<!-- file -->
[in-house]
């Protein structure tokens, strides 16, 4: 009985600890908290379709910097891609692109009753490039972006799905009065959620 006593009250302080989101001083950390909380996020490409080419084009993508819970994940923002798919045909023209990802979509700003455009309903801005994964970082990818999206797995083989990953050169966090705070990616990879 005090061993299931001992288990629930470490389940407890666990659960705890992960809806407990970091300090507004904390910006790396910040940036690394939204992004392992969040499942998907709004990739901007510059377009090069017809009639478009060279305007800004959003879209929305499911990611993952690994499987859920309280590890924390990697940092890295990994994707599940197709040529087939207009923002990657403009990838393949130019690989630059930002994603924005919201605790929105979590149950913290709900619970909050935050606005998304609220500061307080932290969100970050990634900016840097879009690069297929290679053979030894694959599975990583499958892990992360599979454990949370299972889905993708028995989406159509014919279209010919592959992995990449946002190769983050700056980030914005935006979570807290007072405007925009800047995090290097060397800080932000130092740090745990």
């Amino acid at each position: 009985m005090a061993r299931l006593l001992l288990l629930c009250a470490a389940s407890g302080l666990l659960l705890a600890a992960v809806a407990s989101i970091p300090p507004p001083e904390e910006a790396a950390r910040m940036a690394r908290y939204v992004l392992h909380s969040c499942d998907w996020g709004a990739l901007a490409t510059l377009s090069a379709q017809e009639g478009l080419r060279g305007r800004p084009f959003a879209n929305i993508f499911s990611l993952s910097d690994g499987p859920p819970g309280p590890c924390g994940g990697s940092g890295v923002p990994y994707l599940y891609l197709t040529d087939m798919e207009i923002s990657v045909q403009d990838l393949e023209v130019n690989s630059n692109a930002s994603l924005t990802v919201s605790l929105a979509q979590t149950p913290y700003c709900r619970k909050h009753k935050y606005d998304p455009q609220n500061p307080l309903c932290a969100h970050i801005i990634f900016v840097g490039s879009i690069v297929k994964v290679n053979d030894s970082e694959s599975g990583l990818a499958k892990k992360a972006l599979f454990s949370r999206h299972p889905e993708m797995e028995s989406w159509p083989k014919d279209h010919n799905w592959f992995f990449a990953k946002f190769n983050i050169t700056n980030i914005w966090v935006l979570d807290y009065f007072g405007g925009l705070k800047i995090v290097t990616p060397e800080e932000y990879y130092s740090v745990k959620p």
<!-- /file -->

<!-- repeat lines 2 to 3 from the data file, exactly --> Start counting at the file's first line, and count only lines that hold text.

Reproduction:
């Protein structure tokens, strides 16, 4: 009985600890908290379709910097891609692109009753490039972006799905009065959620 006593009250302080989101001083950390909380996020490409080419084009993508819970994940923002798919045909023209990802979509700003455009309903801005994964970082990818999206797995083989990953050169966090705070990616990879 005090061993299931001992288990629930470490389940407890666990659960705890992960809806407990970091300090507004904390910006790396910040940036690394939204992004392992969040499942998907709004990739901007510059377009090069017809009639478009060279305007800004959003879209929305499911990611993952690994499987859920309280590890924390990697940092890295990994994707599940197709040529087939207009923002990657403009990838393949130019690989630059930002994603924005919201605790929105979590149950913290709900619970909050935050606005998304609220500061307080932290969100970050990634900016840097879009690069297929290679053979030894694959599975990583499958892990992360599979454990949370299972889905993708028995989406159509014919279209010919592959992995990449946002190769983050700056980030914005935006979570807290007072405007925009800047995090290097060397800080932000130092740090745990």
């Amino acid at each position: 009985m005090a061993r299931l006593l001992l288990l629930c009250a470490a389940s407890g302080l666990l659960l705890a600890a992960v809806a407990s989101i970091p300090p507004p001083e904390e910006a790396a950390r910040m940036a690394r908290y939204v992004l392992h909380s969040c499942d998907w996020g709004a990739l901007a490409t510059l377009s090069a379709q017809e009639g478009l080419r060279g305007r800004p084009f959003a879209n929305i993508f499911s990611l993952s910097d690994g499987p859920p819970g309280p590890c924390g994940g990697s940092g890295v923002p990994y994707l599940y891609l197709t040529d087939m798919e207009i923002s990657v045909q403009d990838l393949e023209v130019n690989s630059n692109a930002s994603l924005t990802v919201s605790l929105a979509q979590t149950p913290y700003c709900r619970k909050h009753k935050y606005d998304p455009q609220n500061p307080l309903c932290a969100h970050i801005i990634f900016v840097g490039s879009i690069v297929k994964v290679n053979d030894s970082e694959s599975g990583l990818a499958k892990k992360a972006l599979f454990s949370r999206h299972p889905e993708m797995e028995s989406w159509p083989k014919d279209h010919n799905w592959f992995f990449a990953k946002f190769n983050i050169t700056n980030i914005w966090v935006l979570d807290y009065f007072g405007g925009l705070k800047i995090v290097t990616p060397e800080e932000y990879y130092s740090v745990k959620p």